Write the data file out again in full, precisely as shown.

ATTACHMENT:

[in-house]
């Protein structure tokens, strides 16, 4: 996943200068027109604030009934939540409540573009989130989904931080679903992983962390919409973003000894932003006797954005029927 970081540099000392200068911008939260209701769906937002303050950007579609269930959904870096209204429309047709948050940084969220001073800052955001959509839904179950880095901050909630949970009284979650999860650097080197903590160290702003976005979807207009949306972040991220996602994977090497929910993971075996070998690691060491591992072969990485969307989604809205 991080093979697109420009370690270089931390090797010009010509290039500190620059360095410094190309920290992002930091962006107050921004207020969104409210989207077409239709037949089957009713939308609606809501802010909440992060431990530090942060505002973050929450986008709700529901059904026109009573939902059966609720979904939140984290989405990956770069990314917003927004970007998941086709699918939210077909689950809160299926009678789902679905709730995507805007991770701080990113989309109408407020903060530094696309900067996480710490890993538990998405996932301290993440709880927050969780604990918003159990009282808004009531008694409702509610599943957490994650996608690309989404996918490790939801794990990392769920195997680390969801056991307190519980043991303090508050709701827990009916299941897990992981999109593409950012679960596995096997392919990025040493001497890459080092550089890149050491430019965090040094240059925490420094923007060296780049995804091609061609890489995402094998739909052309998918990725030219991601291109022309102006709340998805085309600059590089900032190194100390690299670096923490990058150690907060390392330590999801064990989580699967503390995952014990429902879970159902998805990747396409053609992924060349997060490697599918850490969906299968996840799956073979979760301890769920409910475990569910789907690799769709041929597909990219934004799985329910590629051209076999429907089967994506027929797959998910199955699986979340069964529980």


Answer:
[in-house]
């Protein structure tokens, strides 16, 4: 996943200068027109604030009934939540409540573009989130989904931080679903992983962390919409973003000894932003006797954005029927 970081540099000392200068911008939260209701769906937002303050950007579609269930959904870096209204429309047709948050940084969220001073800052955001959509839904179950880095901050909630949970009284979650999860650097080197903590160290702003976005979807207009949306972040991220996602994977090497929910993971075996070998690691060491591992072969990485969307989604809205 991080093979697109420009370690270089931390090797010009010509290039500190620059360095410094190309920290992002930091962006107050921004207020969104409210989207077409239709037949089957009713939308609606809501802010909440992060431990530090942060505002973050929450986008709700529901059904026109009573939902059966609720979904939140984290989405990956770069990314917003927004970007998941086709699918939210077909689950809160299926009678789902679905709730995507805007991770701080990113989309109408407020903060530094696309900067996480710490890993538990998405996932301290993440709880927050969780604990918003159990009282808004009531008694409702509610599943957490994650996608690309989404996918490790939801794990990392769920195997680390969801056991307190519980043991303090508050709701827990009916299941897990992981999109593409950012679960596995096997392919990025040493001497890459080092550089890149050491430019965090040094240059925490420094923007060296780049995804091609061609890489995402094998739909052309998918990725030219991601291109022309102006709340998805085309600059590089900032190194100390690299670096923490990058150690907060390392330590999801064990989580699967503390995952014990429902879970159902998805990747396409053609992924060349997060490697599918850490969906299968996840799956073979979760301890769920409910475990569910789907690799769709041929597909990219934004799985329910590629051209076999429907089967994506027929797959998910199955699986979340069964529980």